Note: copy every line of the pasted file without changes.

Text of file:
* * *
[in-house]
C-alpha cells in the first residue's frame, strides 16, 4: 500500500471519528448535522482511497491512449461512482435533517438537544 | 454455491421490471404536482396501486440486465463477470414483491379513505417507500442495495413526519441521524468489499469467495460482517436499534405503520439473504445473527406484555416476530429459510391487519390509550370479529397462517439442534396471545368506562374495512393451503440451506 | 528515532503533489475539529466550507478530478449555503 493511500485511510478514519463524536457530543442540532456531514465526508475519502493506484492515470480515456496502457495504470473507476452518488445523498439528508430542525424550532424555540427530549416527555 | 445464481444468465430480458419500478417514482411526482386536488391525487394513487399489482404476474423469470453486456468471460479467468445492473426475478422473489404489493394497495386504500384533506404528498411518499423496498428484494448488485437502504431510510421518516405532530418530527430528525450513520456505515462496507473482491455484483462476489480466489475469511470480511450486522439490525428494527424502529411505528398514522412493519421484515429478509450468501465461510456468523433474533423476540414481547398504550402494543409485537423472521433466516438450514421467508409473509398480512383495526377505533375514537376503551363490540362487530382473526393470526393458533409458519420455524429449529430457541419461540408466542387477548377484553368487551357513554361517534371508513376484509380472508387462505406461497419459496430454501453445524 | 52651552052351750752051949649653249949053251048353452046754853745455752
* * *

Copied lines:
[in-house]
C-alpha cells in the first residue's frame, strides 16, 4: 500500500471519528448535522482511497491512449461512482435533517438537544 | 454455491421490471404536482396501486440486465463477470414483491379513505417507500442495495413526519441521524468489499469467495460482517436499534405503520439473504445473527406484555416476530429459510391487519390509550370479529397462517439442534396471545368506562374495512393451503440451506 | 528515532503533489475539529466550507478530478449555503 493511500485511510478514519463524536457530543442540532456531514465526508475519502493506484492515470480515456496502457495504470473507476452518488445523498439528508430542525424550532424555540427530549416527555 | 445464481444468465430480458419500478417514482411526482386536488391525487394513487399489482404476474423469470453486456468471460479467468445492473426475478422473489404489493394497495386504500384533506404528498411518499423496498428484494448488485437502504431510510421518516405532530418530527430528525450513520456505515462496507473482491455484483462476489480466489475469511470480511450486522439490525428494527424502529411505528398514522412493519421484515429478509450468501465461510456468523433474533423476540414481547398504550402494543409485537423472521433466516438450514421467508409473509398480512383495526377505533375514537376503551363490540362487530382473526393470526393458533409458519420455524429449529430457541419461540408466542387477548377484553368487551357513554361517534371508513376484509380472508387462505406461497419459496430454501453445524 | 52651552052351750752051949649653249949053251048353452046754853745455752